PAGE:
3 weeks on..

So I’m sitting here  rather jealously watching my daughter and her friends splashing merrily in the paddling pool when the urge to write overcame me.

Today for the first time in about 15 years for 90% of the day I have managed to breath, and when I say breath what I mean is this .

My lungs are not filled with tar, nicotine or any of the 2000 chemicals every cigarette has, my breath has not been compromised by the cancer stick that I, only 3 weeks ago honestly believed I could not live without.

There have been many times I have given up, never for more than a week or 10 days  though before, the addiction inside me always won. I would tell myself that I would buy a packet (£10.70 a pack .. a pack a day … you do the maths ) only have one and then throw the packet away, looking back now I realise how  warped the thinking of an addict is, it was never one, because once those receptors in your brain are awakened they don’t go back to sleep, it is a repetitive cycle, the promising yourself that this would be the last one, the swearing to anyone who would listen that just one more , only one more . The ridiculous waste of money of buying a packet smoking one then depositing the rest of the packet in my neighbors letter box as I kid myself that I would never smoke again and he can have the rest.

Allan Carr’s teachings that you are not giving up at all, are so correct, giving up implies loosing something, having something of value taken away, while the word quitting can have positive connotations. When you quit smoking you only gain, as I am experiencing now, you gain breath, your skin becomes clearer, your mood is better and so much more.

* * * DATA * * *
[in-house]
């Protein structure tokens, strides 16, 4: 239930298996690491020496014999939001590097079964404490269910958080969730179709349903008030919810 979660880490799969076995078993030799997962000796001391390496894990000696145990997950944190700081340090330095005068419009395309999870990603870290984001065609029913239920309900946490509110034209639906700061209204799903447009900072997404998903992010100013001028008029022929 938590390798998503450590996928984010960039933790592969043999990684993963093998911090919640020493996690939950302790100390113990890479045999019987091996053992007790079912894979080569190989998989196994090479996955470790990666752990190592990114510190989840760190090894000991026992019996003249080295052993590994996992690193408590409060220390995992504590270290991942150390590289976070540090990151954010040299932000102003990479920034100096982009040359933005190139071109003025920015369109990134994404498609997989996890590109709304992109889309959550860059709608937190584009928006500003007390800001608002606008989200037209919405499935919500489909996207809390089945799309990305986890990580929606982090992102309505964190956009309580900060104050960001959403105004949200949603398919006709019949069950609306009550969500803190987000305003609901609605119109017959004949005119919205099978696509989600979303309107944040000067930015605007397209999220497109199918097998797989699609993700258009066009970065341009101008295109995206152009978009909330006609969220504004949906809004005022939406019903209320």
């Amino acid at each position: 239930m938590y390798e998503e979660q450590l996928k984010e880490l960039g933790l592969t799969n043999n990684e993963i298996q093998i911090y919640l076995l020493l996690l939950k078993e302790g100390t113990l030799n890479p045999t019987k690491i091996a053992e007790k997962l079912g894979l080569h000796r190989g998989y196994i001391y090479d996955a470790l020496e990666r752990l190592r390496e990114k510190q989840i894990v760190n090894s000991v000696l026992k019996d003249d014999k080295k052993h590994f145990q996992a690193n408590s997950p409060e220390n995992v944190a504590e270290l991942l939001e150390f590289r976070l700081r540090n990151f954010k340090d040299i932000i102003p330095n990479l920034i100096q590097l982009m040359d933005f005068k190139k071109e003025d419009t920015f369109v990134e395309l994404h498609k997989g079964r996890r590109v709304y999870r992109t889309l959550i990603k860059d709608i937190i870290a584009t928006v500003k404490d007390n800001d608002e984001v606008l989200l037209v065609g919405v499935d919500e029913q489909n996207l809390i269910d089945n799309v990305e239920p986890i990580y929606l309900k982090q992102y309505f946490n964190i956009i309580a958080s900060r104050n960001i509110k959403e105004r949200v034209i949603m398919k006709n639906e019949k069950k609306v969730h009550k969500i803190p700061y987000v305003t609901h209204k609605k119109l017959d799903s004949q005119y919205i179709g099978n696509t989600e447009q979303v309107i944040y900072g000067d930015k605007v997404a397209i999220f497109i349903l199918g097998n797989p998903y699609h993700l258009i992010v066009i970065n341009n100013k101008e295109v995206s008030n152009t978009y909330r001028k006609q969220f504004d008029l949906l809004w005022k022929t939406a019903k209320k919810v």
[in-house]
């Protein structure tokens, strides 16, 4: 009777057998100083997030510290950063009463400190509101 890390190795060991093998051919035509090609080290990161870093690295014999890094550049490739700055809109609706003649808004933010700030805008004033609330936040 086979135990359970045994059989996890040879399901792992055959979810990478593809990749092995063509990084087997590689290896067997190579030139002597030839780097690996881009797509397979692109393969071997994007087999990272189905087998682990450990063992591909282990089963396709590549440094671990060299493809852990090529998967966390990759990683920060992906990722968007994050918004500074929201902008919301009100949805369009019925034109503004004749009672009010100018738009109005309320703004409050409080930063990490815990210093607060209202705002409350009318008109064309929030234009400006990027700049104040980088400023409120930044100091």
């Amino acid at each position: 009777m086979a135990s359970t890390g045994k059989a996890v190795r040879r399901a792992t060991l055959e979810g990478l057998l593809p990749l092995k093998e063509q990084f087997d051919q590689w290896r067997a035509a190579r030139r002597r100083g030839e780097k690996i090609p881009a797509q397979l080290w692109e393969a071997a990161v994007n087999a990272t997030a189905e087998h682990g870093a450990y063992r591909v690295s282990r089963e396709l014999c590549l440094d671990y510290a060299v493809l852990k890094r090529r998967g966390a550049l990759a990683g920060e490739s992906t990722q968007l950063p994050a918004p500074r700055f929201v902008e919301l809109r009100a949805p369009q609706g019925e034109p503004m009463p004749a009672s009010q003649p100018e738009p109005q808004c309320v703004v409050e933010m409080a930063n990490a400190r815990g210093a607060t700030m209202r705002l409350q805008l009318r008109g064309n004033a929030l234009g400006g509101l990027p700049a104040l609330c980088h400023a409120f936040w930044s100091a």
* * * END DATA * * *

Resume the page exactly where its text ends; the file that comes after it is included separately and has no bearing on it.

The messages Smokers tell themselves, it helps relieve stress, it helps relax you etc are so false, it adds to our stress because as soon as we put one out we stress about when we can have the next one, so leaving that restaurant to light up in the freezing snow may feel like stress relief but only because we have been stressed about when we can smoke !

 

Sure I wake up in the morning and my first thought is still “ I need a smoke “ and there are times my family know to keep out my way because those smoking monsters and giving it one last go, rearing their ugly heads with the strength they have left trying to convince me just one more, but they eventually recede, they know they are loosing the battle.

Smoking addiction is known to be a harder addiction to get over then heroin, which I think is why so many of us believe we can do it, only to return to smoking after.

Having become rather ill a few weeks ago, which was NOT a result of smoking, my outlook on life has changed, this was not a conscious decision, I did not think to deeply about stopping smoking, but the reality of lying in my bed, unable to speak or move my leg seemed to have flicked a switch in my brain, giving me a terrifying glimpse of what can and probably would happen if I continued to smoke .

So my message to anyone out there thinking about quitting, don’t kid yourself that you will have just one more, don’t tell yourself that you will quit in a week or a month or sometime soon, we never know which cigarette will bring on that stroke , heart attack or even worse death.

Do it now.

All my love

sara

 

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